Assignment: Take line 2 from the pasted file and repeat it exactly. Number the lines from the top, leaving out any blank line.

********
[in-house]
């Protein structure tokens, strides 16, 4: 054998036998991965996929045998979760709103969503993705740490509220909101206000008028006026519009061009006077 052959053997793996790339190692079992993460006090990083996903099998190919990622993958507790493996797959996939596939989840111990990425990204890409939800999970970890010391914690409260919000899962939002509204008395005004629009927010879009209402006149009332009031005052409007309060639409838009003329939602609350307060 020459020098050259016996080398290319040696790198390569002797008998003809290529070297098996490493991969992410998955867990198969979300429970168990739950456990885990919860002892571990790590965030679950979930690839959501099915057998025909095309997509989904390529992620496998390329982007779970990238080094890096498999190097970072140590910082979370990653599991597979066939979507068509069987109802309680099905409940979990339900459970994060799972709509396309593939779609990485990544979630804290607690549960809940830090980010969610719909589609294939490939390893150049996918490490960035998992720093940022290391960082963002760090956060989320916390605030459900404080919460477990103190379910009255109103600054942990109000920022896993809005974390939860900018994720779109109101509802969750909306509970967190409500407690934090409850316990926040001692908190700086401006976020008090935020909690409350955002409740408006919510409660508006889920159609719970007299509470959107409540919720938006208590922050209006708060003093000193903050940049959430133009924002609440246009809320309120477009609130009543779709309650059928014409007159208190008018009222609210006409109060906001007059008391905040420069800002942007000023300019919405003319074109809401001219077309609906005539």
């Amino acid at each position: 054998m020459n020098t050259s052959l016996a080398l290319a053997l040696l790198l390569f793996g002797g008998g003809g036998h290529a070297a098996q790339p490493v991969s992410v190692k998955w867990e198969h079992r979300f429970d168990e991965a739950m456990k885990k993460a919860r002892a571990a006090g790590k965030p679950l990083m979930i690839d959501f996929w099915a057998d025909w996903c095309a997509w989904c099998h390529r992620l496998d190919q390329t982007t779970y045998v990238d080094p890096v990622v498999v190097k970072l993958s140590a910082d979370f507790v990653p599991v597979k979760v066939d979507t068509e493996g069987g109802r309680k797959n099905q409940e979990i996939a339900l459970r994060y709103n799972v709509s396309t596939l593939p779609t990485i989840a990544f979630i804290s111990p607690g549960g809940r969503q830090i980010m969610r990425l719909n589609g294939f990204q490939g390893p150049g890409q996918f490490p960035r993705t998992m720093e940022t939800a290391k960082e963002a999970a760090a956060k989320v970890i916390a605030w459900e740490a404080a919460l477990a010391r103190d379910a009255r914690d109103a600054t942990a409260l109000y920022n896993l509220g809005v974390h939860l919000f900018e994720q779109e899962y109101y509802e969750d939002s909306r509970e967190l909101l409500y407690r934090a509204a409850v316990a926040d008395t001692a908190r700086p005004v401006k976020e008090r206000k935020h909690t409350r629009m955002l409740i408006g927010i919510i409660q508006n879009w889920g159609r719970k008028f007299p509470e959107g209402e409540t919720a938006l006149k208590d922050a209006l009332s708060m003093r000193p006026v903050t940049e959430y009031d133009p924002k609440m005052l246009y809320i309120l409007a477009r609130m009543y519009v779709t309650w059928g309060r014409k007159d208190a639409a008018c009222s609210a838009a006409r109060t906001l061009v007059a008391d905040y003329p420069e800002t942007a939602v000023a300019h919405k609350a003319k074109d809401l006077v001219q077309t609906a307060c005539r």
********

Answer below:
């Protein structure tokens, strides 16, 4: 054998036998991965996929045998979760709103969503993705740490509220909101206000008028006026519009061009006077 052959053997793996790339190692079992993460006090990083996903099998190919990622993958507790493996797959996939596939989840111990990425990204890409939800999970970890010391914690409260919000899962939002509204008395005004629009927010879009209402006149009332009031005052409007309060639409838009003329939602609350307060 020459020098050259016996080398290319040696790198390569002797008998003809290529070297098996490493991969992410998955867990198969979300429970168990739950456990885990919860002892571990790590965030679950979930690839959501099915057998025909095309997509989904390529992620496998390329982007779970990238080094890096498999190097970072140590910082979370990653599991597979066939979507068509069987109802309680099905409940979990339900459970994060799972709509396309593939779609990485990544979630804290607690549960809940830090980010969610719909589609294939490939390893150049996918490490960035998992720093940022290391960082963002760090956060989320916390605030459900404080919460477990103190379910009255109103600054942990109000920022896993809005974390939860900018994720779109109101509802969750909306509970967190409500407690934090409850316990926040001692908190700086401006976020008090935020909690409350955002409740408006919510409660508006889920159609719970007299509470959107409540919720938006208590922050209006708060003093000193903050940049959430133009924002609440246009809320309120477009609130009543779709309650059928014409007159208190008018009222609210006409109060906001007059008391905040420069800002942007000023300019919405003319074109809401001219077309609906005539």